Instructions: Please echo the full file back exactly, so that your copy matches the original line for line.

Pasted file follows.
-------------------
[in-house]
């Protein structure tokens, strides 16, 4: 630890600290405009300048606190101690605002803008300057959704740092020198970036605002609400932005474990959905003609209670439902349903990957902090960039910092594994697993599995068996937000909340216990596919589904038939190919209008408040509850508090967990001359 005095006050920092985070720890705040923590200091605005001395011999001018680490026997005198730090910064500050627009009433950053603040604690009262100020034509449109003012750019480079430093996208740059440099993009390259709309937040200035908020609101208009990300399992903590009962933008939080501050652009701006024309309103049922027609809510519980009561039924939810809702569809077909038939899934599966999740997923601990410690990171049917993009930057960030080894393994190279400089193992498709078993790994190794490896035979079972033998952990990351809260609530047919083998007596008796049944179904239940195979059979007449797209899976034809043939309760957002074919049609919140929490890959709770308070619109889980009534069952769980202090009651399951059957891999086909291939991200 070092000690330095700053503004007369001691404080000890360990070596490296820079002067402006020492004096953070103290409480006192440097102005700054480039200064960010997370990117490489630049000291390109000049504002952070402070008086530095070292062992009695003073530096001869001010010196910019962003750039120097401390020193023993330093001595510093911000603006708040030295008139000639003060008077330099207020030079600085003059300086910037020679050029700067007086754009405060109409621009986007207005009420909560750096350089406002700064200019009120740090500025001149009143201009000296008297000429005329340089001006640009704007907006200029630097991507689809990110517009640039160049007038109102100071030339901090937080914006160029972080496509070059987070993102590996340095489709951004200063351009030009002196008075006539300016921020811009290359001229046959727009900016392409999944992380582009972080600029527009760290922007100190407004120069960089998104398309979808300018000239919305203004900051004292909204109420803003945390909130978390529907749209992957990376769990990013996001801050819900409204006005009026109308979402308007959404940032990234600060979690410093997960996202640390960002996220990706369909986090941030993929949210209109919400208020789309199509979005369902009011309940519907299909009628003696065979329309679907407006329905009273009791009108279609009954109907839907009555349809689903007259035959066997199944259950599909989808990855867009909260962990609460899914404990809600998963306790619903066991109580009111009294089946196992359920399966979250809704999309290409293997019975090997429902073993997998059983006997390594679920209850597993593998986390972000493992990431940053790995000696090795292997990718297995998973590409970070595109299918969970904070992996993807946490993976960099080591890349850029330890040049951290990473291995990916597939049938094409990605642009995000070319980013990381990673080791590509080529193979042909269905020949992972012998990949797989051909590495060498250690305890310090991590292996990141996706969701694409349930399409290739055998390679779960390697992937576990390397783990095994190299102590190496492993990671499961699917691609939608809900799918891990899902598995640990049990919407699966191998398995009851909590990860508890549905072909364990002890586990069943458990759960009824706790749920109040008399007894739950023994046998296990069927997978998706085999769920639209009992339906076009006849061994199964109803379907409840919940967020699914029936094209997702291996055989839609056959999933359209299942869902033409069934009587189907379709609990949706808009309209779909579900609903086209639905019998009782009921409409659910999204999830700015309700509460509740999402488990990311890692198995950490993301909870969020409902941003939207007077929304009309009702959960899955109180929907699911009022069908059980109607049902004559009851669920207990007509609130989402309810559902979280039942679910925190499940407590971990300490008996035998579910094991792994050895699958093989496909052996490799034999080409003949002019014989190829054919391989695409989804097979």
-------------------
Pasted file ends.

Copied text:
[in-house]
């Protein structure tokens, strides 16, 4: 630890600290405009300048606190101690605002803008300057959704740092020198970036605002609400932005474990959905003609209670439902349903990957902090960039910092594994697993599995068996937000909340216990596919589904038939190919209008408040509850508090967990001359 005095006050920092985070720890705040923590200091605005001395011999001018680490026997005198730090910064500050627009009433950053603040604690009262100020034509449109003012750019480079430093996208740059440099993009390259709309937040200035908020609101208009990300399992903590009962933008939080501050652009701006024309309103049922027609809510519980009561039924939810809702569809077909038939899934599966999740997923601990410690990171049917993009930057960030080894393994190279400089193992498709078993790994190794490896035979079972033998952990990351809260609530047919083998007596008796049944179904239940195979059979007449797209899976034809043939309760957002074919049609919140929490890959709770308070619109889980009534069952769980202090009651399951059957891999086909291939991200 070092000690330095700053503004007369001691404080000890360990070596490296820079002067402006020492004096953070103290409480006192440097102005700054480039200064960010997370990117490489630049000291390109000049504002952070402070008086530095070292062992009695003073530096001869001010010196910019962003750039120097401390020193023993330093001595510093911000603006708040030295008139000639003060008077330099207020030079600085003059300086910037020679050029700067007086754009405060109409621009986007207005009420909560750096350089406002700064200019009120740090500025001149009143201009000296008297000429005329340089001006640009704007907006200029630097991507689809990110517009640039160049007038109102100071030339901090937080914006160029972080496509070059987070993102590996340095489709951004200063351009030009002196008075006539300016921020811009290359001229046959727009900016392409999944992380582009972080600029527009760290922007100190407004120069960089998104398309979808300018000239919305203004900051004292909204109420803003945390909130978390529907749209992957990376769990990013996001801050819900409204006005009026109308979402308007959404940032990234600060979690410093997960996202640390960002996220990706369909986090941030993929949210209109919400208020789309199509979005369902009011309940519907299909009628003696065979329309679907407006329905009273009791009108279609009954109907839907009555349809689903007259035959066997199944259950599909989808990855867009909260962990609460899914404990809600998963306790619903066991109580009111009294089946196992359920399966979250809704999309290409293997019975090997429902073993997998059983006997390594679920209850597993593998986390972000493992990431940053790995000696090795292997990718297995998973590409970070595109299918969970904070992996993807946490993976960099080591890349850029330890040049951290990473291995990916597939049938094409990605642009995000070319980013990381990673080791590509080529193979042909269905020949992972012998990949797989051909590495060498250690305890310090991590292996990141996706969701694409349930399409290739055998390679779960390697992937576990390397783990095994190299102590190496492993990671499961699917691609939608809900799918891990899902598995640990049990919407699966191998398995009851909590990860508890549905072909364990002890586990069943458990759960009824706790749920109040008399007894739950023994046998296990069927997978998706085999769920639209009992339906076009006849061994199964109803379907409840919940967020699914029936094209997702291996055989839609056959999933359209299942869902033409069934009587189907379709609990949706808009309209779909579900609903086209639905019998009782009921409409659910999204999830700015309700509460509740999402488990990311890692198995950490993301909870969020409902941003939207007077929304009309009702959960899955109180929907699911009022069908059980109607049902004559009851669920207990007509609130989402309810559902979280039942679910925190499940407590971990300490008996035998579910094991792994050895699958093989496909052996490799034999080409003949002019014989190829054919391989695409989804097979």